After one tour of the 70 mm print, however, Apocalypse went to a 35 mm release, which did not seem to present as strong a demand for a subwoofer. Meyer then showed the 650 to bassist Phil Lesh of the Grateful Dead, who immediately took an interest. Eventually, a second driver was added because the single driver had a high failure rate and the 650-R2 was born. The 650-R2 lasted until self-powering was added to make the 650-P, a model still sold today. The 650 lineage is one of the most distinguished in the history of low-frequency reproduction.
Horn Speaker and Method for Producing Low Distortion Sound
The company's first patent, issued only weeks after the Meyer Sound's founding, was the result of John Meyer's pioneering research into sources of non-linearity in horn loudspeakers. Much of this work was done during the 1970s, when Meyer was director of the Acoustics Laboratory at the Institute for Advanced Musical Studies in Switzerland. The patent describes a method for reducing distortion by a factor of ten, and was first applied to horns in the UM-1 (1979) and UPA-1 (1980)
Meyer/ACD studio monitor
After returning from Switzerland to the U.S., John Meyer was contacted by Jean-Pierre Mamin, who had worked with him at the Institute for Advanced Musical Studies. Mamin (who was also key in helping Meyer Sound get started and remains a close Meyer Sound associate) was working for a company called ACD that wanted John Meyer to build a loudspeaker for use in European discos. Meyer began a search for a driver with high linearity; a difficult property to achieve. Finally, he stumbled across one from a small Swiss company and used it to design the system for ACD.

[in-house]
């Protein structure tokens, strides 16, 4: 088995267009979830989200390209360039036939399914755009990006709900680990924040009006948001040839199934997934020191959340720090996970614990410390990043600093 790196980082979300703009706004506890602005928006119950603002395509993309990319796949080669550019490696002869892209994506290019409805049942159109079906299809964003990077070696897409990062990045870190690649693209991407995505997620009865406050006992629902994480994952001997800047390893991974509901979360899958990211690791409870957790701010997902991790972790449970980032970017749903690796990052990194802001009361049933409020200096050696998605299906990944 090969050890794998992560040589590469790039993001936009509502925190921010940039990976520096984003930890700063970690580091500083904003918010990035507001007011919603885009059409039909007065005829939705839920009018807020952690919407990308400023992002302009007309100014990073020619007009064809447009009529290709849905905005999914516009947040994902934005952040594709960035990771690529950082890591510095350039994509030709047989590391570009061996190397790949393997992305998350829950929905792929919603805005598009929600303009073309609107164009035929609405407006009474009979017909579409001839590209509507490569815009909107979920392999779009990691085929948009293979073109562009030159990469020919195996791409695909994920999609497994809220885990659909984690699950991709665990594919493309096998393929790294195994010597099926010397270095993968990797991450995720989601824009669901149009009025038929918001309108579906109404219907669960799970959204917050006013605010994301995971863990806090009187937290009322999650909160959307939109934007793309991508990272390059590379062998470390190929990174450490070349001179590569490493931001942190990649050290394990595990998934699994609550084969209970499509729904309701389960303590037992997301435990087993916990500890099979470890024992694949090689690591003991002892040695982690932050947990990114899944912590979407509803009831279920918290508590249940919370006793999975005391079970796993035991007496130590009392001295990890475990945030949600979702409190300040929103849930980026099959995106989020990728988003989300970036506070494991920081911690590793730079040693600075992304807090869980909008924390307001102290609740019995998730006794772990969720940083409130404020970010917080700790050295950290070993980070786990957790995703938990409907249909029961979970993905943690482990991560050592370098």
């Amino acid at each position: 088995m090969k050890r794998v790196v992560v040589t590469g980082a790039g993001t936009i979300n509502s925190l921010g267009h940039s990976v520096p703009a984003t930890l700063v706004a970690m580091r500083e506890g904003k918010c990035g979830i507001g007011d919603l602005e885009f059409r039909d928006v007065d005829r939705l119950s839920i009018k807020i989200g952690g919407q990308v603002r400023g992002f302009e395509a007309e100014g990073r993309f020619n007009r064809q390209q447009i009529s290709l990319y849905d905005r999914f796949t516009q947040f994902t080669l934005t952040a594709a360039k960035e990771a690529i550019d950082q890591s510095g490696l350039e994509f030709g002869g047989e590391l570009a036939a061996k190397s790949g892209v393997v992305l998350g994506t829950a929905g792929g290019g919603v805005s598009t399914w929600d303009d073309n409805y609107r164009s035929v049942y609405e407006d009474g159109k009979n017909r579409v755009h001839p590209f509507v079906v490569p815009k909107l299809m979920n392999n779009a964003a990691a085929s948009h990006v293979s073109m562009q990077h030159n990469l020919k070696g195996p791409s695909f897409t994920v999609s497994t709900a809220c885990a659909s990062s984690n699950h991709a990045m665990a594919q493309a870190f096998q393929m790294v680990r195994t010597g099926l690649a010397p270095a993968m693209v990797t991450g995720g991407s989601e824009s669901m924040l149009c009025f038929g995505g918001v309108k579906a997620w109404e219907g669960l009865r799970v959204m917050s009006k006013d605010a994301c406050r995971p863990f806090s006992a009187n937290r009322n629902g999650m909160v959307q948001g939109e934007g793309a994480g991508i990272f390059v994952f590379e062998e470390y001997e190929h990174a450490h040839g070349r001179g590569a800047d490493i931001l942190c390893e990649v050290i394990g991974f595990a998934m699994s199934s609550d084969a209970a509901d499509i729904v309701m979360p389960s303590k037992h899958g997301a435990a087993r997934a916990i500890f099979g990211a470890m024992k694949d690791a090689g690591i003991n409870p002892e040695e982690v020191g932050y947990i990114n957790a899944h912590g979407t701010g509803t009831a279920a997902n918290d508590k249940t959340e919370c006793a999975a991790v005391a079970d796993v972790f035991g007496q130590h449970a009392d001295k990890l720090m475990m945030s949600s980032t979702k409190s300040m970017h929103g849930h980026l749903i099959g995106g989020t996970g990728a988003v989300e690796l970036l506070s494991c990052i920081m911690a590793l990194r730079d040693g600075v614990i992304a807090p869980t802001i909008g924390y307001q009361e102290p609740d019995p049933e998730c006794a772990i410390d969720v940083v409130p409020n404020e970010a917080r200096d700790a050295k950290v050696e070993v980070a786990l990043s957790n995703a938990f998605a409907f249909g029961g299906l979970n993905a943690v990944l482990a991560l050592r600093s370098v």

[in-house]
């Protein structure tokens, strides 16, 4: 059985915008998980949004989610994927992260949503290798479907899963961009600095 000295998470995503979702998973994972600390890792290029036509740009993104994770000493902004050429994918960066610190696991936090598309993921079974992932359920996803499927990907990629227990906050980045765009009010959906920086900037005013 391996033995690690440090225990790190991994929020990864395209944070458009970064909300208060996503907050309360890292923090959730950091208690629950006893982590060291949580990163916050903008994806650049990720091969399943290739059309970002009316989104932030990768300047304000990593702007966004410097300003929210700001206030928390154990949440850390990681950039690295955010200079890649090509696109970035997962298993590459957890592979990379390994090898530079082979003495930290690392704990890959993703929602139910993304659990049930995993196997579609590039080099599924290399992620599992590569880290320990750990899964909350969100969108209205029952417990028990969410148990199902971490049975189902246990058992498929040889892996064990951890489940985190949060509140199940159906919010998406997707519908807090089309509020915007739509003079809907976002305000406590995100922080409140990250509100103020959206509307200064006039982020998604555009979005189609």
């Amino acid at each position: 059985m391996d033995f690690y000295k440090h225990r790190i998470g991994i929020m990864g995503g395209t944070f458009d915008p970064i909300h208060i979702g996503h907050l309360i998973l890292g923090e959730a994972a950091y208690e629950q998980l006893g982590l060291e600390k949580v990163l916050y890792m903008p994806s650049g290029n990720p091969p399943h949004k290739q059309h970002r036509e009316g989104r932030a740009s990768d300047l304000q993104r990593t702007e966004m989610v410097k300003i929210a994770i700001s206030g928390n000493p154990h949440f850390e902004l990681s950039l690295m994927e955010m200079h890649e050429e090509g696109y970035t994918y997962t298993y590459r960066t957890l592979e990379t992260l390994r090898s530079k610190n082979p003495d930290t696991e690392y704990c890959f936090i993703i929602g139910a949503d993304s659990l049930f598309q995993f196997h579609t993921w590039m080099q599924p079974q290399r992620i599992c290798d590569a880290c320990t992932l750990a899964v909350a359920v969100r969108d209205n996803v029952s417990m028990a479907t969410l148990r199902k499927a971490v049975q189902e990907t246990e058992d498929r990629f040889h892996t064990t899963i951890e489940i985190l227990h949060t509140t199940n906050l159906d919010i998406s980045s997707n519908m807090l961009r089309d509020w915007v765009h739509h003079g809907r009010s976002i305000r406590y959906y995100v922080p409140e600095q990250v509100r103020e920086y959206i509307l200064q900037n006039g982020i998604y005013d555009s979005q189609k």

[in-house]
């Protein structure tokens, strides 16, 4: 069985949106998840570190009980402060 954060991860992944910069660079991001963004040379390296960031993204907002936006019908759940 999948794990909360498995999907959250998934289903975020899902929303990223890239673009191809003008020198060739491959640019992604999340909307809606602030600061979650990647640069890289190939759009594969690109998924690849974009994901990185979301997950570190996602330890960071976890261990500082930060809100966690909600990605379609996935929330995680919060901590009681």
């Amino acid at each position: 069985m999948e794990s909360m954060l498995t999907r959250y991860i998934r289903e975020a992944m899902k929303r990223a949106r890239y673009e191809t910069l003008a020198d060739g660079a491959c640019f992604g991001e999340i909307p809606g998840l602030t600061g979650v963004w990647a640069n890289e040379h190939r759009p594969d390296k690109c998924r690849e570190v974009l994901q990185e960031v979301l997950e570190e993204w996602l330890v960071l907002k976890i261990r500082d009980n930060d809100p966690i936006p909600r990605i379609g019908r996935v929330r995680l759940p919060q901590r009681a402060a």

Unfortunately, the U.S. dollar fell against the Swiss franc while this was happening and the loudspeaker he'd designed suddenly became too expensive to make for use in discos, so Meyer decided to build a studio monitor with the driver instead. Thus, the Meyer/ACD studio monitor came into being.

The ACD was a proto-self-powered system, in that it included a rack with an amplifier and processing electronics. In 1979, Meyer Sound was founded to distribute the ACD, but the price, $15,000, was extremely high for 1979, and it was difficult to sell many of them.

The ACD nonetheless accomplished two important things: first, it raised the bar for distortion and flat response in studio monitors, second, it attracted attention, which led to involvement in Francis Ford Coppola's film, Apocalypse Now, and evolution of the Meyer/ACD design into both the UltraMonitor and the UPA-1.
Meyer Sound is founded